Rainmakers unleash a musical deluge
05/18/2014 5:44 PM
06/03/2014 10:17 AM
The Rainmakers took a packed house all over the map Saturday night at Knuckleheads.
Cities like Tokyo, Omaha, Minneapolis, Boston and St. Louis cropped up in “Downstream,” “Snake Dance” and, of course, “Missouri Girl.” Lead singer and songwriter Bob Walkenhorst implored listeners to “walk on the edge of the world” on “Width of a Line” and to visit “The Other Side of the World.”
A Missouri native, Walkenhorst also referenced Carroll County, where he grew up, in setting up “Lakeview Man,” and nearby Ray County, the inspiration for “Swinging Shed.”
The four-piece roots-rock band started in the 1980s but took breaks in the 1990s and 2000s. Partway through the night, Walkenhorst mentioned the group’s 25th anniversary reunion show at Knuckleheads nearly four years ago to the day.
“That was intended to be a one-time, thank-you show,” Walkenhorst said. “But there were just too many new songs that kept coming up that needed a home.”
A second batch of songs were given a home late last month on “Monster Movie,” the quartet’s seventh studio album. Early in the show, Walkenhorst thanked fans who had already picked up the new album and promised everyone else a preview.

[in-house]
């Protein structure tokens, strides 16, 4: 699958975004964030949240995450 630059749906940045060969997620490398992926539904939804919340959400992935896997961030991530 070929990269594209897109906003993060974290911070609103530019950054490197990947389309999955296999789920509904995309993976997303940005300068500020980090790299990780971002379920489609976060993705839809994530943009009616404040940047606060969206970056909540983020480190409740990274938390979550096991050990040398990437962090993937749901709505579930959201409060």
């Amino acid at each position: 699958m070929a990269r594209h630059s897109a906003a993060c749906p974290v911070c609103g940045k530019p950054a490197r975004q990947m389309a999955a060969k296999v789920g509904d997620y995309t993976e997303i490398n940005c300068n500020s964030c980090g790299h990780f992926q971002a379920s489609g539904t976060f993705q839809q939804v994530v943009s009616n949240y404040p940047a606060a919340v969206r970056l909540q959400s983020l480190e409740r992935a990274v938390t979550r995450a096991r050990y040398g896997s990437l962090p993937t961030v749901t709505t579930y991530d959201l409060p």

He wasn’t kidding. The concert opened with “Monster’s first three tracks, and all but two of its dozen songs were played during the night. The new material wasn’t as familiar, but it didn’t take prompting to get fans to sing along to the title song and dance to everything else.
One new song, “Your Time Has Come,” was dedicated to guitarist Jeff Porter’s son, who decided to celebrate his 21st birthday listening to his dad. Two longtime fans from North Dakota who drove in to experience the band in concert for the first time got a shout-out before “Shiny Shiny.”
At more than 21/2 hours and almost 40 songs, the marathon set gained steam as it progressed. The clock was nearing midnight when the band played around with “Drinking on the Job,” incorporating bits of “Going to Kansas City,” “Hey Paula” and “One Toke Over the Line.”
Admitting he had no idea where the song was heading, Walkenhorst, Porter and bass player Rick Ruth then paused for an adult beverage before finishing “Drinking on the Job.” That number went right into a spirited “Hoo Dee Hoo,” which stormed into “I Talk With My Hands.”
That would have been a perfect ending, but the band decided to make the performance legendary. It returned to burn through another four songs, including a monstrous “Big Fat Blonde,” before finally saying good night.
Even then no one, onstage or off, seemed ready to leave. As the crowd shuffled out, it had more to look forward to, because this show will be almost as much fun to relieve in memory as it was to experience initially.
… Town; Monster Movie; Who’s at the Wheel; Tornado Lane; The Other Side of the World; Snake Dance; Save Some For Me; The One That Got Away; Miserable; Missouri Girl; Width of a Line; Long Gone Long; Thirteenth Spirit; Your Time Has Come; The Wages of Sin; Reckoning Day; Believe in Now; Another Guitar; Given Time; Small Circles; Dogleg; Lakeview Man; Swinging Shed; Government Cheese; Spend It On Love; Battle of the Roses; Downstream; Shiny Shiny; Rockin’ at the T-Dance; Information; Drinking on the Job; Hoo Dee Hoo; I Talk With My Hands. Encore: Let My People Go-Go; One More Summer; Big Fat Blonde; Go Down Swinging.